Pleurotus columbinus grows on over-broiled straw pellets and other simple substrates, as well as on logs and stumps. There are no limits to your imagination in the choice of substrate, oyster mushrooms digest various raw materials, for which you may not even have to pay money. You will achieve the best breeding success with a sterile, well enriched substrate based on hardwood. You do not have to plan for long incubation times, the fungus usually fruits immediately after colonization of the substrate is complete. You can also achieve beautiful results in autumn/winter outdoors
Like all species of seitlings, the pigeon blue oyster mushroom likes good air exchange as well as good air movement (fanning) in the growing room.
Maintaining a CO² level below 1000 ppm in the room air and sufficient ventilation will ensure that the fruiting bodies develop without the stalk becoming long and thus tough. As classic side-fruiters, the fruiting bodies naturally develop in clusters without much stem content.
Although not mandatory, this genetic line also benefits from a 24-hour cold shock, which you can do just before opening the culture, called “birthing”.
Rather, avoid exposing the substrate to large areas for fruiting. By doing so, you will only encourage the formation of abortions, which will not develop into real fungi and will only cost the culture unnecessary strength. More yield you definitely do not have a larger surface area. In addition, the culture dries out much faster. You should avoid subsequent watering as much as possible during the first wave of harvest. Unless you want to invite bacteria, yeasts, molds, and insects to mushroom early on….
To initiate subsequent waves, rewetting, preferably by dipping, is necessary at some point. However, it is better not to start this too early.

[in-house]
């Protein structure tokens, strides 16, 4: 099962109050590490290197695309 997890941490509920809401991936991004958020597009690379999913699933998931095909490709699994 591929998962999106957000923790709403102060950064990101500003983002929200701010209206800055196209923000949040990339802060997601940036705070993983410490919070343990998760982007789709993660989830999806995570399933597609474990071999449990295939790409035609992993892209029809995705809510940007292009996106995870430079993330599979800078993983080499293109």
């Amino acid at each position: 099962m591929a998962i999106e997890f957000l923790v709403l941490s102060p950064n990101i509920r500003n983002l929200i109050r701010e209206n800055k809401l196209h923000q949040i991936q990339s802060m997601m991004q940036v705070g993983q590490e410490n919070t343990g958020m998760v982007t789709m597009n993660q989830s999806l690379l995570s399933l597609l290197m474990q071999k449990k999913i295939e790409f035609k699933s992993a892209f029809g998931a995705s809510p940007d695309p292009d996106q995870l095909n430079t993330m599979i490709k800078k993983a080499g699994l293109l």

Rather, open only a few small “fruiting windows”. For an ideally designed pin set, you will get individual small swarm colonies a few days after fruiting, which will grow into large clumps within a few days.
If you use containers where Pleurotus columbinus can only come out of the top (jars, pots), it is better to put them on their side for fruiting so that the mushroom can grow out the side.
If you are using grow bags that you want to cut open on the side, don’t wait too long to “birthing”. If you can already see mushrooms in the bag, it is actually already too late. Rather, squeeze out all air early, immediately after successful colonization. Fold the upper part of the bag together with the filter patch over the culture instead of cutting it off. Fix the whole thing firmly with adhesive tape. Air holes and cavities should not remain, the fungus may unintentionally fructify there.
Then open the bag with a clean hooked knife in a few places where primordial growth is already evident or can be suspected. The immediate move to the fruiting room with very high humidity, plenty of fresh air, cooler temperatures and light then tells the fungus to get going….
Oyster mushrooms grow on decaying wood and trees, spreading their hyphae into the plant to feed on carbohydrate-rich cellulose. Pleurotus ostreatus in particular, prefers the lignin that makes up the secondary cell walls of hard woods from angiosperm trees.
Pleurotus columbinus has been successfully grown from a variety of substrates including sawdust, newspaper shavings, and even rolls of toilet paper.